N. Korea fires 4 banned bal­lis­tic mis­siles into sea

New Straits Times - - News -

North Korea on Mon­day fired four banned bal­lis­tic mis­siles that flew about 1,000km, with three of them land­ing in wa­ters that Ja­pan claims as its ex­clu­sive eco­nomic zone, South Korean and Ja­panese of­fi­cials said, in an ap­par­ent re­ac­tion to huge military drills by Wash­ing­ton and Seoul that Py­ongyang in­sists are an in­va­sion re­hearsal.

It was not im­me­di­ately clear the ex­act type of mis­sile fired, but the tests will be viewed as a provo­ca­tion by the Trump ad­min­is­tra­tion, which is work­ing on its pol­icy for North Korea.The New York Times re­ported over the week­end that the United States still couldn’t ef­fec­tively counter Py­ongyang's ac­tions de­spite ef­forts to per­fect cy­ber and elec­tronic strikes against North Korea’s mis­sile pro­gramme.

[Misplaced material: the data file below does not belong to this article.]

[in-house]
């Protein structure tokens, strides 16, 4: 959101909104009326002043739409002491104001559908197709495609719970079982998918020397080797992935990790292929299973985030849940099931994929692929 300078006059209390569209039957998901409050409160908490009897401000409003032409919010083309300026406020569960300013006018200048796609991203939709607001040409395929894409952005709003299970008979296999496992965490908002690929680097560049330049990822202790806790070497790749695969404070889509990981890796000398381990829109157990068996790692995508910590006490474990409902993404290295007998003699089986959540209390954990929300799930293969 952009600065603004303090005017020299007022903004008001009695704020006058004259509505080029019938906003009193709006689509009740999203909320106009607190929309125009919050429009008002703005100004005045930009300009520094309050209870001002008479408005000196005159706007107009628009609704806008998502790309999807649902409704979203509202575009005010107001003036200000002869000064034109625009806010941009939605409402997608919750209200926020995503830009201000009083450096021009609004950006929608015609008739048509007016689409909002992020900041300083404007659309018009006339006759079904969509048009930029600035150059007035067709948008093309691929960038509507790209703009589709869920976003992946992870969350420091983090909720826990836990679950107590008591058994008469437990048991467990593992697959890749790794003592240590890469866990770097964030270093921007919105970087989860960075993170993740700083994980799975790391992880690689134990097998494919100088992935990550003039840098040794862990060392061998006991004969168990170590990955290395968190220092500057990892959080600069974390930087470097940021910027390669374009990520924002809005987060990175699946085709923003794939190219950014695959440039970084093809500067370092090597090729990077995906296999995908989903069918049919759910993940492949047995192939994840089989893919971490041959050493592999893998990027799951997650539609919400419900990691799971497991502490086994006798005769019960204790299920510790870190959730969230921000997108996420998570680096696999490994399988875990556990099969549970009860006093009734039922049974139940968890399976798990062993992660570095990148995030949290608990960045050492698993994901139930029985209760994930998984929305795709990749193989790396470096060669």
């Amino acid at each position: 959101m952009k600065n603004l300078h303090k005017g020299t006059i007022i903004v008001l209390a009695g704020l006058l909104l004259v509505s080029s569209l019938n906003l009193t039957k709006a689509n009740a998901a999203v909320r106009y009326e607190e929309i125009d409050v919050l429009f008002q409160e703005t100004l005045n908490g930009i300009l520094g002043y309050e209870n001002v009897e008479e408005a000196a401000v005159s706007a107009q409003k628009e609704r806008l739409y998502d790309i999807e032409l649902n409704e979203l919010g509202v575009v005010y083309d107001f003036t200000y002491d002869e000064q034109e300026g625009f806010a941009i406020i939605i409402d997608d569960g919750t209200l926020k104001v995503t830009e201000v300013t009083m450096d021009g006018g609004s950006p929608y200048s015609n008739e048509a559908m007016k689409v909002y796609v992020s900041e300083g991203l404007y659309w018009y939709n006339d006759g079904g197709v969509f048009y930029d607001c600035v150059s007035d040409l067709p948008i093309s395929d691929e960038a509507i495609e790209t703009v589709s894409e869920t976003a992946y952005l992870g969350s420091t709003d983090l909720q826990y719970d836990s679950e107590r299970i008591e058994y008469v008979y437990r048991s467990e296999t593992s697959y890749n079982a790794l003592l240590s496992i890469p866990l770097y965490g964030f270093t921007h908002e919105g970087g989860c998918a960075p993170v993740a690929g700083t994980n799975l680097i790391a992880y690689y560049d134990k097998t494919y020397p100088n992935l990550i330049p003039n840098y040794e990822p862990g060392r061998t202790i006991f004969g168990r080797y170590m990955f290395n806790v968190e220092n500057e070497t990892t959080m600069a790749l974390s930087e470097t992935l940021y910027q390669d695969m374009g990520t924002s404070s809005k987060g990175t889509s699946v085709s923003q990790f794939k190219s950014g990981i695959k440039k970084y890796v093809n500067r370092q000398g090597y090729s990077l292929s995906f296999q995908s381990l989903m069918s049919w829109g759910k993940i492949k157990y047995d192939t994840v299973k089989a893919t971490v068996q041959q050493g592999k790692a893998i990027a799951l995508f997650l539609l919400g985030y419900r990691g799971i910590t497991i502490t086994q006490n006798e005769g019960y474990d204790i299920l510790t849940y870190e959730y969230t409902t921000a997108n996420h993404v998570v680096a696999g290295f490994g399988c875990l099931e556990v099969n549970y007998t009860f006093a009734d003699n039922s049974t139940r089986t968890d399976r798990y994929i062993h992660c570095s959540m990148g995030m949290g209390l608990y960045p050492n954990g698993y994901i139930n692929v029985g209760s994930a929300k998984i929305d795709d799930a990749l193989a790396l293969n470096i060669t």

Py­ongyang had test-launched a se­ries of mis­siles of var­i­ous ranges in re­cent months, in­clud­ing a new in­ter­me­di­ate-range mis­sile last month; it also con­ducted two nu­clear tests last year. The ramped-up tests come as leader Kim Jong-un pushed for a nu­clear and mis­sile pro­gramme that can de­ter what he calls US and South Korean hos­til­ity to­ward the North.

There has been wide­spread wor­ries that the North will con­duct an ICBM test that, when per­fected, could in the­ory reach the US main­land.

US na­tional se­cu­rity ad­viser H.R. Mc­Mas­ter and se­nior South Korean pres­i­den­tial of­fi­cial Kim Kwan-jin talked by phone af­ter the mis­sile fir­ings.

The two con­demned the launches and agreed to boost co­op­er­a­tion to get the North to face more ef­fec­tive sanc­tions and pres­sure, ac­cord­ing to South Korea’s pres­i­den­tial of­fice.

Ja­panese of­fi­cials said three mis­siles landed in the 200-nau­ti­cal-mile off­shore area, where Tokyo had sov­er­eign rights for ex­plor­ing and ex­ploit­ing re­sources.

EPA PIC

A South Korean watch­ing news broad­casts re­port­ing on North Korea test-fir­ing bal­lis­tic mis­siles, in Seoul yes­ter­day.

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